The President directed the Payroll Supervisor by email to make questionable compensation payments to two executives totaling $77,000 and increase the base salaries of all senior executives by 2 percent, totaling $27,000, without Board approval.
The Board also did not always ensure professional services were procured in a competitive manner. We reviewed payments totaling approximately $1.2 million made to 16 service providers during 2013-14 and 2014-15. The College paid 11 professionals a total of $440,000 for services without using proposals. Further, the Board did not enter into written contracts with eight professionals for services totaling $342,000.
I am still waiting for a response to my January inquiry to the college about copies of board minutes and who the school’s Freedom of Information Officer is.
The college’s 2015-16 budget includes approximately 22 senior executive staff (SES) positions – the people who run the school. The aggregated salaries of those employees total more than $2 million. There are also approximately 19 other employees making more than $100,000 annually. That would probably be a good place to start the budget trimming, in addition to eliminating currently vacant positions.
The school must also contend with increases in operating expenses including two recently settled union contracts, growing medical insurance costs, utility costs and other business expenses.
The College Board has created a committee that includes Dennis Murphy and deputy county budget director Tim Callan to prepare its “corrective action plan” in response to the state audit. The plan is due by April 15th. The board originally thought about hiring a temporary legal counsel and a temporary administrator to assist with the response, but instead chose to do the work themselves.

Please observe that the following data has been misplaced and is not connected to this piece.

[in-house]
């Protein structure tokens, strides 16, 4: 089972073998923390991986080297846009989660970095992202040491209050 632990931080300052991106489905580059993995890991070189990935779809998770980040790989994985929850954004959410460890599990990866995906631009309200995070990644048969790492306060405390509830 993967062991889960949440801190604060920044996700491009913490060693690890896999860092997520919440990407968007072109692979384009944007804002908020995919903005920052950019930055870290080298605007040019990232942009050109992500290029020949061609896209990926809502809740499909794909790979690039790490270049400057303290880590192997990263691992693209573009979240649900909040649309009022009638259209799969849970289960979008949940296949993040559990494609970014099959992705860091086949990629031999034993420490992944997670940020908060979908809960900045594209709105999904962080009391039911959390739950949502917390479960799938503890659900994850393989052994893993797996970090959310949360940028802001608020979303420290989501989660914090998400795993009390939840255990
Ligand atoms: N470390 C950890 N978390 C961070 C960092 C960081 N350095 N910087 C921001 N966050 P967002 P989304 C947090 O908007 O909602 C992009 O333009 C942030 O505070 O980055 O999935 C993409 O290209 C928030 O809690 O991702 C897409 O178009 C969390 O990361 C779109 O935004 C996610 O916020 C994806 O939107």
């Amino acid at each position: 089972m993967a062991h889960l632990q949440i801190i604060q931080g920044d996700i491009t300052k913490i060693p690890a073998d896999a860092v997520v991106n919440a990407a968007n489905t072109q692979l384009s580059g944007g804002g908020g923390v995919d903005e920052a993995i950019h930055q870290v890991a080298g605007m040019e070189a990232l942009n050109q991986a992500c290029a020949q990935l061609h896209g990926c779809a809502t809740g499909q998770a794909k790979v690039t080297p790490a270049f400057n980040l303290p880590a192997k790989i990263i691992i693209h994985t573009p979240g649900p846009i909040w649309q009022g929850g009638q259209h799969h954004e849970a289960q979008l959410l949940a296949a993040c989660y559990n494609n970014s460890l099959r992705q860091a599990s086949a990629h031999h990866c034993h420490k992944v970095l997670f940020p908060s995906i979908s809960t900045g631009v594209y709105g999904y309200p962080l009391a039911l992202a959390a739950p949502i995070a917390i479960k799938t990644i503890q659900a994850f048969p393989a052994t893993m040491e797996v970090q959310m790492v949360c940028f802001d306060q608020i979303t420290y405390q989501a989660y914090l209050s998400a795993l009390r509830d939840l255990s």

Looking at the big picture
County Executive Mark Poloncarz, in his state of the county address earlier this month, proposed a ten member “Operations and Strategic Planning Committee” composed of five of his appointees and five from the college. The purpose of the Committee would be “to assist ECC and the County to better address the needs of the college and the greater community… It would jointly examine issues related to the current operating and future direction of the college, especially as it pertains to long-term campus infrastructure needs, as well as examining operational issues detrimental to the county, such as community college chargebacks, location of classes to better address student needs, transportation, and other factors.”
Here is what the committee will report when they begin to function and eventually conclude their work: send money, lots and lots of money.
But the money cannot and should not be sent unless and until there are major structural changes made.
The financial problems of ECC did not just pop up overnight. I ended my work as a member of the Erie County Fiscal Stability Authority more than five years ago, but while I served on that agency our Finance Committee raised questions while reviewing the college’s annual budget about revenues not matching expenses. The response back then, as it is today, was to sweep issues under the rug and to hope for state-aid or enrollment-growth miracles.
The miracles will not be coming, so it is time get serious about the options that could offer some hope for stabilizing and developing the vital community institution that is ECC. It’s time to:
- Revamp the administration of the school with quality leadership who have higher education management experience.
- Get serious about reviewing the question about how many campuses the school can sustain. Three campuses are not sustainable.
- With the active encouragement and support of SUNY, begin the process of merging ECC with Niagara County Community College and Genesee Community College to create economies of scale and to right-size these collective institutions for the realities of Western New York in the 21st century.